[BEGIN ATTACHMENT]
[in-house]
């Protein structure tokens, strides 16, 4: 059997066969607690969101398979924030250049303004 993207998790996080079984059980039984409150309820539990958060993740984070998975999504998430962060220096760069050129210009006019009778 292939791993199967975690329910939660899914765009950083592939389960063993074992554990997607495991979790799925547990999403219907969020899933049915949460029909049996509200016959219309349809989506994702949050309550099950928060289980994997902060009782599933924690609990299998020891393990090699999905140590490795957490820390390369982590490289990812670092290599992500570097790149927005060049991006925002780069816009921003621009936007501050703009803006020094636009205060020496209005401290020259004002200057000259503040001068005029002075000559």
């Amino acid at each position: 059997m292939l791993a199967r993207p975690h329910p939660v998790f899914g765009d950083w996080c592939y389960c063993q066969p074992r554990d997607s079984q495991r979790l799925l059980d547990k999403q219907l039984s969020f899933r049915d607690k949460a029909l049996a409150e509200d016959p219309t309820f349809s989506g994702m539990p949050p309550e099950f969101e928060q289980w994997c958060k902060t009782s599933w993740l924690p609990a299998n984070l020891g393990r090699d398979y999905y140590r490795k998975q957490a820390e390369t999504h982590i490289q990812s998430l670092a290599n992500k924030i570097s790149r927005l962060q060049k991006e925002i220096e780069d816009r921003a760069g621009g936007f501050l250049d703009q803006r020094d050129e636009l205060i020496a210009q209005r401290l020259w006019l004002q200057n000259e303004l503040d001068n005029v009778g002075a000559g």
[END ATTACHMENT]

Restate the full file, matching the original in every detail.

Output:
[in-house]
């Protein structure tokens, strides 16, 4: 059997066969607690969101398979924030250049303004 993207998790996080079984059980039984409150309820539990958060993740984070998975999504998430962060220096760069050129210009006019009778 292939791993199967975690329910939660899914765009950083592939389960063993074992554990997607495991979790799925547990999403219907969020899933049915949460029909049996509200016959219309349809989506994702949050309550099950928060289980994997902060009782599933924690609990299998020891393990090699999905140590490795957490820390390369982590490289990812670092290599992500570097790149927005060049991006925002780069816009921003621009936007501050703009803006020094636009205060020496209005401290020259004002200057000259503040001068005029002075000559």
């Amino acid at each position: 059997m292939l791993a199967r993207p975690h329910p939660v998790f899914g765009d950083w996080c592939y389960c063993q066969p074992r554990d997607s079984q495991r979790l799925l059980d547990k999403q219907l039984s969020f899933r049915d607690k949460a029909l049996a409150e509200d016959p219309t309820f349809s989506g994702m539990p949050p309550e099950f969101e928060q289980w994997c958060k902060t009782s599933w993740l924690p609990a299998n984070l020891g393990r090699d398979y999905y140590r490795k998975q957490a820390e390369t999504h982590i490289q990812s998430l670092a290599n992500k924030i570097s790149r927005l962060q060049k991006e925002i220096e780069d816009r921003a760069g621009g936007f501050l250049d703009q803006r020094d050129e636009l205060i020496a210009q209005r401290l020259w006019l004002q200057n000259e303004l503040d001068n005029v009778g002075a000559g």